The man turned round and followed me silently, and we entered the apartment of his expiring child. Her blood, her life's blood was welling fast out of her mouth; her departure was close at hand. The father approached the bed, and in his features, as the light of the candle gleamed across them, were the workings of awful agitation: an attendant held the light in her hand as he hung over his daughter, and he made a motion as if he would have given her the kiss of forgiveness; and poor Rachel with her glassy eye was still watching him, and attempted to raise herself in the bed to meet him, to kiss him—and to die. At this motion, her neck became exposed, and the light gleamed upon a miniature that lay on her bosom. This caught her father's eye, and instead of bending farther to embrace his daughter, he seized the picture, tore it from her bosom, flung it under his foot, crushed it to atoms, and fled amidst a storm of execrations from the apartment, and out of the house. One glance at the poor patient convinced me that in this terrible moment her spirit had fled to the God who gave it;-happy now, I trust, and accepted in her beloved Saviour. Fearing that the wretched man who had just left the house was under desperate temptations, I followed him out, and sought to overtake him; the moon was abroad in heaven, and now she walked in her brightness, and again was rapidly obscured in clouds. Amidst a fitful gleam, I saw him with astonishing velocity ascending the face of the mountain, and I set out in his pursuit. For some time I kept him in sight, but as I ascended the hill, the clouds in cumulative masses, enveloped us as with a curtain—a dense and dazzling mist surrounded me, and there was no answer to my cries, save the echoes reverberating from the rocks; so I

was constrained to return to the house of mourning, where I found Hester stretched beside the remains of her once lovely daughter, her arms clasping close the already stiffening form.-On such occasions as this, it is idle to argue; reason must resign for a time its province, "while from the tomb the voice of nature cries."

It is time for me to close my melancholy story. On the following morning those who were sent out in search of Zechariah Armstrong found him stretched along the shelf of a rock on the highest range of the mountains. He lay lifeless, with his faithful waterspaniel moaning piteously, sitting on his corpse, as if to keep it warm, there was no sign of violence on the body-the agony of his passionate suffering seemed to have carried him on until he sunk down exhausted, and the inclemency of the night, and his own extreme mental pangs, caused him to perish.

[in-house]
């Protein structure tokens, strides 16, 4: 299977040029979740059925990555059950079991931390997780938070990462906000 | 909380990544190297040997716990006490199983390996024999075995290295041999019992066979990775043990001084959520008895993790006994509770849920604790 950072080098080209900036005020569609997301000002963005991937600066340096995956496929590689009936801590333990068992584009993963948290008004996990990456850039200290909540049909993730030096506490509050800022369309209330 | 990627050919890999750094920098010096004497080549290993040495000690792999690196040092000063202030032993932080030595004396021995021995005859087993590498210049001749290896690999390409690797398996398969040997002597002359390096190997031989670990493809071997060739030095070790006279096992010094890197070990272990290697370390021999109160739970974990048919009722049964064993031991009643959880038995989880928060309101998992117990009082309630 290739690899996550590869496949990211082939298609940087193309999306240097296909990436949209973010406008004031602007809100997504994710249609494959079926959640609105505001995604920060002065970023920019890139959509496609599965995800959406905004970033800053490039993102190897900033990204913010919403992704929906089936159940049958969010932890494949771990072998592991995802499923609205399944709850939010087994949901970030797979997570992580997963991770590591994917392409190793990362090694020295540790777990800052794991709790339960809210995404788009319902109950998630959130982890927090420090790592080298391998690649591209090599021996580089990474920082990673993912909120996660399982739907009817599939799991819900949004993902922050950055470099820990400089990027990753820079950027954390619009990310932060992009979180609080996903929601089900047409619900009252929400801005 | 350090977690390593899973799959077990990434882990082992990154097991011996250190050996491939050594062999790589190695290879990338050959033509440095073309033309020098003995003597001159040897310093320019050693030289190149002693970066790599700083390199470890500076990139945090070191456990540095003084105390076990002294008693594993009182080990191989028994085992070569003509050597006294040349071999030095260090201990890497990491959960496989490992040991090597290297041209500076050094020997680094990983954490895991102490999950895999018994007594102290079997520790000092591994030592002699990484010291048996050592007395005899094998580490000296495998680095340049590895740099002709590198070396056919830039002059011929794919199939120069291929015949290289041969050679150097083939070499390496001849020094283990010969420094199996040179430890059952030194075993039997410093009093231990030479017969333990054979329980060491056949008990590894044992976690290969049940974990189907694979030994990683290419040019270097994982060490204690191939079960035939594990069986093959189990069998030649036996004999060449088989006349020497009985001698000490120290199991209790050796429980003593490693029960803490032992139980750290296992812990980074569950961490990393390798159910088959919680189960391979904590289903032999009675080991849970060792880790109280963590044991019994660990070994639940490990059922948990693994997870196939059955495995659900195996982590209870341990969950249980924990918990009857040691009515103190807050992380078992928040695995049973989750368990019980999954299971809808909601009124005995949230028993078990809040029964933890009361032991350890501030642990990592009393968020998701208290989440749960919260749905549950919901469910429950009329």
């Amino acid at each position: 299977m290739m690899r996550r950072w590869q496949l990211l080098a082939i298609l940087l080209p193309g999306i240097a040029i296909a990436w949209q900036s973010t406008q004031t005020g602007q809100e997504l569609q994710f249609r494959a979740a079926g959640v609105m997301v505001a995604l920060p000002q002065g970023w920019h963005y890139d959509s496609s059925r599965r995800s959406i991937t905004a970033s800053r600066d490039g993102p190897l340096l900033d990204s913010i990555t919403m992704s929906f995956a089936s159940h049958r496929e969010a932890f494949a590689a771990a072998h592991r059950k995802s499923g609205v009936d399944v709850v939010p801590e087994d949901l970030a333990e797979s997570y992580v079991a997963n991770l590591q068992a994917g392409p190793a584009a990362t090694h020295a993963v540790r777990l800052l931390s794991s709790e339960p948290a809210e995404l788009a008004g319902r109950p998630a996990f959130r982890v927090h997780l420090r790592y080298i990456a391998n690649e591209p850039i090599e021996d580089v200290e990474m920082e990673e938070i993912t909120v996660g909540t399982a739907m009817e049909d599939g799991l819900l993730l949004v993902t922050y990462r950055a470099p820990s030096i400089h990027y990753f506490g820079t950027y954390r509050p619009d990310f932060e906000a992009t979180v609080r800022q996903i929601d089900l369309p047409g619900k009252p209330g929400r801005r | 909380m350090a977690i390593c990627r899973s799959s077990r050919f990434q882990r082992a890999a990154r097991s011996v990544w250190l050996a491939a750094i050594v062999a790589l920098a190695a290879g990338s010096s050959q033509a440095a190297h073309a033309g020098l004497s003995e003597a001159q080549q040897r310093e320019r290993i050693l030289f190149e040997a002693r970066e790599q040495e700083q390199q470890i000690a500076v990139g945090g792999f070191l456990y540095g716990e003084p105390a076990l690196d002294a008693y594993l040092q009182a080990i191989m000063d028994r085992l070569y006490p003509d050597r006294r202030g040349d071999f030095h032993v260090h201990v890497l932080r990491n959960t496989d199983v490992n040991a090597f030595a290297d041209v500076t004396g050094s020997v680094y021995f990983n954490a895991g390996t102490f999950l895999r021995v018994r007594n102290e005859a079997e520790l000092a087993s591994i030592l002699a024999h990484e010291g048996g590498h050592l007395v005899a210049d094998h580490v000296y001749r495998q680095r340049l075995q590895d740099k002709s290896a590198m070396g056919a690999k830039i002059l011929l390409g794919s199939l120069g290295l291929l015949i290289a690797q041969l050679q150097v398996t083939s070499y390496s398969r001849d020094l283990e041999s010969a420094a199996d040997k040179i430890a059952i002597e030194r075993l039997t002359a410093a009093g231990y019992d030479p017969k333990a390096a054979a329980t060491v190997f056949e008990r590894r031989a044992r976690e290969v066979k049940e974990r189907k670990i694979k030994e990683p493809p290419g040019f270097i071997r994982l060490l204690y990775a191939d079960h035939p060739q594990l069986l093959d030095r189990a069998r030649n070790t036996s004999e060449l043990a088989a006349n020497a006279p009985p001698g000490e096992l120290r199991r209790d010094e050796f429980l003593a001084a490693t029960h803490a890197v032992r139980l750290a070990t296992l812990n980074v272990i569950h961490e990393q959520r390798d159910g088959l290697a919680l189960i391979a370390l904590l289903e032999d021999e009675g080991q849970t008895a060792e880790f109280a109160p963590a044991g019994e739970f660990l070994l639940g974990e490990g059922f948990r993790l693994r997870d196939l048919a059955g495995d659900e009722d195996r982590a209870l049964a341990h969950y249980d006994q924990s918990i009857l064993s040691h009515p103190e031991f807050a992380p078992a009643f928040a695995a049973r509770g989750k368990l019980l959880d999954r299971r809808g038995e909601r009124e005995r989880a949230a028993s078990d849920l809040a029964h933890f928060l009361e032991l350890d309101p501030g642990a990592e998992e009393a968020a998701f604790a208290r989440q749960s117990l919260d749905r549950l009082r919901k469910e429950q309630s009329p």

The father and daughter are buried in the same grave, under the ivy mantled belfry. Hester Armstrong did not stay long in the valley; she has moved down to a more comfortable dwelling in the plain part of my parish. There she exhibits to all around her a pattern of what genuine religion can effect,-how, amidst the severest woes, it can support and arm us, by convincing us that "the sufferings of this present time are not worthy to be compared with the glory which shall be revealed." Hester, though usually sad in her appearance, is never morose; she lives not alone to brood over past afflictions; no, as far as her little means and humble exertions will allow, she exerts herself for God! And the evening of her days is now setting amidst the respectful attentions and veneration of all who can estimate the moral beauty, exemplified in one, who walks humbly with her God.



SIR.-I am sure you are disposed to admit, with me, that truth will ever be served by temperate discussion. This may induce you to allow me, a second time, a few lines in your valuable publication, on the important subject of Reformation Societies.

I have read with much attention the letter of your correspondent "KNOX," in reply to my former observations. In some places, I confess that I do not understand him, but cannot quite decide whether this arises from Irish printing, or from a peculiarity of style originating in another country. In other places I meet with assertions, in the accuracy of which I cannot acquiesce.